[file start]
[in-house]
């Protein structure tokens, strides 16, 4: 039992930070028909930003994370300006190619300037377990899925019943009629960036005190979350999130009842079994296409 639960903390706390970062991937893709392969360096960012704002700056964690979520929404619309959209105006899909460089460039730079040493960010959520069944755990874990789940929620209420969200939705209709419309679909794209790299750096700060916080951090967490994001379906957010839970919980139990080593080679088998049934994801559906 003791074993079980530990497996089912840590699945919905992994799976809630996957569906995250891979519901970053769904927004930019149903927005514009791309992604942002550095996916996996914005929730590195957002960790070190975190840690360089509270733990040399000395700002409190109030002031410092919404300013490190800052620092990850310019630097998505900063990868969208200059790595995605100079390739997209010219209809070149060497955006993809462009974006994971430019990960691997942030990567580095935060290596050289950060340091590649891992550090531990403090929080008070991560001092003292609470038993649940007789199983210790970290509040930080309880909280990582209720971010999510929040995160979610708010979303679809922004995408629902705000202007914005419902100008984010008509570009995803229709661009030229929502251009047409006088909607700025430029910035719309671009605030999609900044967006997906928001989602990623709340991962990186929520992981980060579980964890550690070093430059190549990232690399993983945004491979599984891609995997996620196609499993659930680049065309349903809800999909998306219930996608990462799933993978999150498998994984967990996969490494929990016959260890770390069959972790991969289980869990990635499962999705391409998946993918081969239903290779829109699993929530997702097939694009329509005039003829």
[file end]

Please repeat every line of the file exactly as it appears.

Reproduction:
[in-house]
């Protein structure tokens, strides 16, 4: 039992930070028909930003994370300006190619300037377990899925019943009629960036005190979350999130009842079994296409 639960903390706390970062991937893709392969360096960012704002700056964690979520929404619309959209105006899909460089460039730079040493960010959520069944755990874990789940929620209420969200939705209709419309679909794209790299750096700060916080951090967490994001379906957010839970919980139990080593080679088998049934994801559906 003791074993079980530990497996089912840590699945919905992994799976809630996957569906995250891979519901970053769904927004930019149903927005514009791309992604942002550095996916996996914005929730590195957002960790070190975190840690360089509270733990040399000395700002409190109030002031410092919404300013490190800052620092990850310019630097998505900063990868969208200059790595995605100079390739997209010219209809070149060497955006993809462009974006994971430019990960691997942030990567580095935060290596050289950060340091590649891992550090531990403090929080008070991560001092003292609470038993649940007789199983210790970290509040930080309880909280990582209720971010999510929040995160979610708010979303679809922004995408629902705000202007914005419902100008984010008509570009995803229709661009030229929502251009047409006088909607700025430029910035719309671009605030999609900044967006997906928001989602990623709340991962990186929520992981980060579980964890550690070093430059190549990232690399993983945004491979599984891609995997996620196609499993659930680049065309349903809800999909998306219930996608990462799933993978999150498998994984967990996969490494929990016959260890770390069959972790991969289980869990990635499962999705391409998946993918081969239903290779829109699993929530997702097939694009329509005039003829």